Every fall for the last several years, I have endeavored to shoot some fall colors amongst the quaking aspens of the west. I’ve been fascinated by these incredible trees ever since seeing them in person during a family trip to Aspen, Colorado where I was able to experience them near the Maroon Bells. The bark of these trees, which are often massive clonal colonies of a single interconnected root system, has a fascinating quality that makes them appear to almost bend light around the trunks. It’s as if they glow at the edges.
The day job keeps me very busy and is not very conducive doing photography trips even on weekends, and this year has proven to be no exception. Last year I was able to squeeze in marathon 860 mile road trip starting at 1PM on a Saturday and ending the following Sunday evening. You can see those photos in my fall color Flickr set.
This year on another road trip I was able to capture just the very beginnings of fall in the Sierras. By and large the aspen groves were still green, with just a few tiny bits of green and even smaller bits of orange. I visited the Bishop Creek area, heading to South Lake, North Lake and Lake Sabrina. Here are a few of the tiny bits of color I found.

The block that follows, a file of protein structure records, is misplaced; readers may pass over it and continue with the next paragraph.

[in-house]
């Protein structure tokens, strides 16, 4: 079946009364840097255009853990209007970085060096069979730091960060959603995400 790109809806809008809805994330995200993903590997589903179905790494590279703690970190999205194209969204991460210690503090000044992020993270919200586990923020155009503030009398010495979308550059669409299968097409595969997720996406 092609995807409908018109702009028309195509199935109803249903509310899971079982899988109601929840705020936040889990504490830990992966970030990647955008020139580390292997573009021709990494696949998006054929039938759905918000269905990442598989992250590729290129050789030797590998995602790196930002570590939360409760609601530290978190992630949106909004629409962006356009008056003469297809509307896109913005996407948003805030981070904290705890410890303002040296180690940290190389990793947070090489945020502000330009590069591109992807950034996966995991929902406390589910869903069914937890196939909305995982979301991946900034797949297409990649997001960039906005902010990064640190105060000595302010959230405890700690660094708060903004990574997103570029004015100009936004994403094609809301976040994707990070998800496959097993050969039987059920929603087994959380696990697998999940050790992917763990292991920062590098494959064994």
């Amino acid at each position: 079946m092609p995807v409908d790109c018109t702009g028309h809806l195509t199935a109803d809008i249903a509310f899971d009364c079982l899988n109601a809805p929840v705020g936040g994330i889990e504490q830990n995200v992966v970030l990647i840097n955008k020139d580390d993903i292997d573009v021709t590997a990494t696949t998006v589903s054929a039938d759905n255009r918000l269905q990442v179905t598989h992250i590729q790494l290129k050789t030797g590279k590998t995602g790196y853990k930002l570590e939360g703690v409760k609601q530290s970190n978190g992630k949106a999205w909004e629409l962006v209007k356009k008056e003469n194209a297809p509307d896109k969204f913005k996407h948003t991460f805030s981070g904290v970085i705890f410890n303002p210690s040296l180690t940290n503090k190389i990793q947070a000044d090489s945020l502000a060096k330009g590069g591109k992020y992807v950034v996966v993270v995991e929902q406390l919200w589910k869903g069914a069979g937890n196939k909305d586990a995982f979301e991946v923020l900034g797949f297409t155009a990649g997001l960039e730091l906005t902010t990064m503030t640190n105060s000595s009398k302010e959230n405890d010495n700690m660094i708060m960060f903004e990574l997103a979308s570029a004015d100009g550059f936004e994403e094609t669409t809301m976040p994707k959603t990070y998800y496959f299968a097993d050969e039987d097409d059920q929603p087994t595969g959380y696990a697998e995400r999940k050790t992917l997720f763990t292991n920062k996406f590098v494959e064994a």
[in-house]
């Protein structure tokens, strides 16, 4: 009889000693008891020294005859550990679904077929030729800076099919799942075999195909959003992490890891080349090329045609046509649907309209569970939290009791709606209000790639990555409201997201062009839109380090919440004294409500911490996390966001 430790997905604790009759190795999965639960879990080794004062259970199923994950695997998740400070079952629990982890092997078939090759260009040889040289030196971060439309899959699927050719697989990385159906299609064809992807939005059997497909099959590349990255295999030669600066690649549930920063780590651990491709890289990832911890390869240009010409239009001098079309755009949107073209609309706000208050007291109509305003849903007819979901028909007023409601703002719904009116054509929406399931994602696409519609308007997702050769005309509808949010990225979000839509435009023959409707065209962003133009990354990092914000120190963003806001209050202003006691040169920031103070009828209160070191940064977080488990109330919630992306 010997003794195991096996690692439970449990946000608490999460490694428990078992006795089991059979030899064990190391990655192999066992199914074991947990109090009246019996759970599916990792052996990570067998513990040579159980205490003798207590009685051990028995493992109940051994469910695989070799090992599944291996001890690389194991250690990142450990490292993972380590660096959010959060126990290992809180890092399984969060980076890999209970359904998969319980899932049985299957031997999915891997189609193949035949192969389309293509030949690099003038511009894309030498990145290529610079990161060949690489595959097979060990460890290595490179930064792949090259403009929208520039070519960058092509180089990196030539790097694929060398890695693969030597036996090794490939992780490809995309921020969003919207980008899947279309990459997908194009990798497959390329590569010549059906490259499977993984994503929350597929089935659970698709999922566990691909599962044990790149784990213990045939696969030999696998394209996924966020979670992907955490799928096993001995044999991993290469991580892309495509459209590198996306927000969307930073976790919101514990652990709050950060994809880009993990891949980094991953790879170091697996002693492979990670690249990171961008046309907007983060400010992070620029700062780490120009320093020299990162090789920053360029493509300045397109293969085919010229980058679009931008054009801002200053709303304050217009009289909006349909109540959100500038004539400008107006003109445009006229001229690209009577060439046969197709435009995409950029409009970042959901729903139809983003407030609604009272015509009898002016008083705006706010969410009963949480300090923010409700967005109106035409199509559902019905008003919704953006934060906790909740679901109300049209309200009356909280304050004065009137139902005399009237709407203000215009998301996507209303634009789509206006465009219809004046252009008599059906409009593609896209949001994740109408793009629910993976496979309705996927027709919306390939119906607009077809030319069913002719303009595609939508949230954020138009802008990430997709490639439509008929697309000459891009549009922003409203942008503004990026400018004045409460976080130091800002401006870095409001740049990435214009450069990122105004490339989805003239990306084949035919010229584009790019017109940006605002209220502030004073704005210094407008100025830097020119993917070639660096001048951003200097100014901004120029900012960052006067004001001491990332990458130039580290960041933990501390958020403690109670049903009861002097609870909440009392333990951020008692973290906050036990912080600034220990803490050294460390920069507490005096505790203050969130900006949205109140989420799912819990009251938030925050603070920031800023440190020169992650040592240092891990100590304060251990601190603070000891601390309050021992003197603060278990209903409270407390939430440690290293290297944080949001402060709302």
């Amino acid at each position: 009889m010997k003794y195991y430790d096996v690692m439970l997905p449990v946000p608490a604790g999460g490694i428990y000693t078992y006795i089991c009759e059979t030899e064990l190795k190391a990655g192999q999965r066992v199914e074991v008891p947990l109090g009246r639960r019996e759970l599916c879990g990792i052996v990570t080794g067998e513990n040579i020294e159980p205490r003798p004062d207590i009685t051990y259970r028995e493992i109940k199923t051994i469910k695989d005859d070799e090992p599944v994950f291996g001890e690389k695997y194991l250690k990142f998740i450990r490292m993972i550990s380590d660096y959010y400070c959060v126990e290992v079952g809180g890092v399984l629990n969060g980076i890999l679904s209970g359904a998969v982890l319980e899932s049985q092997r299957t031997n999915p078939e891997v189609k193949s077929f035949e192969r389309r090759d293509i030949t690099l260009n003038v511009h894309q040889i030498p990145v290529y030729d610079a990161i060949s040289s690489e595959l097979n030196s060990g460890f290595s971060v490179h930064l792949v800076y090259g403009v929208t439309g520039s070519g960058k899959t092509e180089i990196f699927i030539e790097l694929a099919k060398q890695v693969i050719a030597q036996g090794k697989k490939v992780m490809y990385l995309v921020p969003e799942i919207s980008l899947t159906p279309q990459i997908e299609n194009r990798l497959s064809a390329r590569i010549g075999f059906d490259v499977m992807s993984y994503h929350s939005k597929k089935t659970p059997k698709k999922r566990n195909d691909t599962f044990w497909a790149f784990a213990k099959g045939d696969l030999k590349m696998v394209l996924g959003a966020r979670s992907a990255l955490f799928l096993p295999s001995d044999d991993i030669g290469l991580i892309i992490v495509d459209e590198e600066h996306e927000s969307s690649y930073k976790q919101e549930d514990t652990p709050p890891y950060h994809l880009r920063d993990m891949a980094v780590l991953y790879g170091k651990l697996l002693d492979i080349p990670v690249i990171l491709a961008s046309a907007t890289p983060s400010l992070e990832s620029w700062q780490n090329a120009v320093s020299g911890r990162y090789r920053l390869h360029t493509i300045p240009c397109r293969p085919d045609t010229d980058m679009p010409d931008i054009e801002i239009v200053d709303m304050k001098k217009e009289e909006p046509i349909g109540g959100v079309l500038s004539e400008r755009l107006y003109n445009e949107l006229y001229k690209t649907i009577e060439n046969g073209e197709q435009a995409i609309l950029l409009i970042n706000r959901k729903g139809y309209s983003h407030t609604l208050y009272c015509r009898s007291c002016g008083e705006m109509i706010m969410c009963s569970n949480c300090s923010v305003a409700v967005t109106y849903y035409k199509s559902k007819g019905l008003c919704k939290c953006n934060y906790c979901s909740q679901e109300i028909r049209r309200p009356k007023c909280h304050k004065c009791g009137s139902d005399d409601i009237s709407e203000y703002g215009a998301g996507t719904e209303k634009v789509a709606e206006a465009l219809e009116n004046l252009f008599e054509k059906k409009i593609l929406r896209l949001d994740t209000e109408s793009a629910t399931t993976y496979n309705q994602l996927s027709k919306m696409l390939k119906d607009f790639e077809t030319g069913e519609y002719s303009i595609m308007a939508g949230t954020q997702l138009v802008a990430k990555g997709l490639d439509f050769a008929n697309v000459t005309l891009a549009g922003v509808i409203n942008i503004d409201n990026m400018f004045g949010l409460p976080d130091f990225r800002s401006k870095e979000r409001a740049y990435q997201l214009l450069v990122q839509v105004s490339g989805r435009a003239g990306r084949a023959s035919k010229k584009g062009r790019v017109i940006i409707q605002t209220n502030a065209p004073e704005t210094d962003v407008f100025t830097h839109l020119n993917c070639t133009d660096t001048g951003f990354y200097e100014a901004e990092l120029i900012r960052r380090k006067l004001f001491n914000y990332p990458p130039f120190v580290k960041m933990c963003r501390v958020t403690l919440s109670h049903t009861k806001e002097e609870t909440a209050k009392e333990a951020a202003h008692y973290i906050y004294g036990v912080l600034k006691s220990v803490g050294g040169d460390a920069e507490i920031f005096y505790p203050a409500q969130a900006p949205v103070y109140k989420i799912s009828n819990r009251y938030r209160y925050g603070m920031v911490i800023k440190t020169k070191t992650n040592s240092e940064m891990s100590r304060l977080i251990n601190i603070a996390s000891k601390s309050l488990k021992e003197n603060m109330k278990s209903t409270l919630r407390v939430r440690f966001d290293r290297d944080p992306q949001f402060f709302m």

This was a group of aspens showing early color at North Lake. I liked the way the still green aspen branches framed the more yellow ones behind.
Along the road to South Lake was a patch of yellow along the side of the road in front of a bunch of talus. The contrast was striking. There were thousands of insects flying around.
During this week I had rented the Canon 8-15mm f4L fisheye lens. This lens on the 8mm side provides a 180 degree field of view. A nicely curved aspen trunk seemed to invite the the curved fisheye image here.
Unfortunately for 2011, this is likely the extent of my fall color shooting. Next year, I hope to take a month and head into Utah and Colorado to find some of the epic aspen groves. With a little luck perhaps I will even see Pando, the “Trembling Giant”, a clonal aspen colony that is possibly 80,000 to 1,000,000 years old and currently is estimated to be the largest organism on Earth.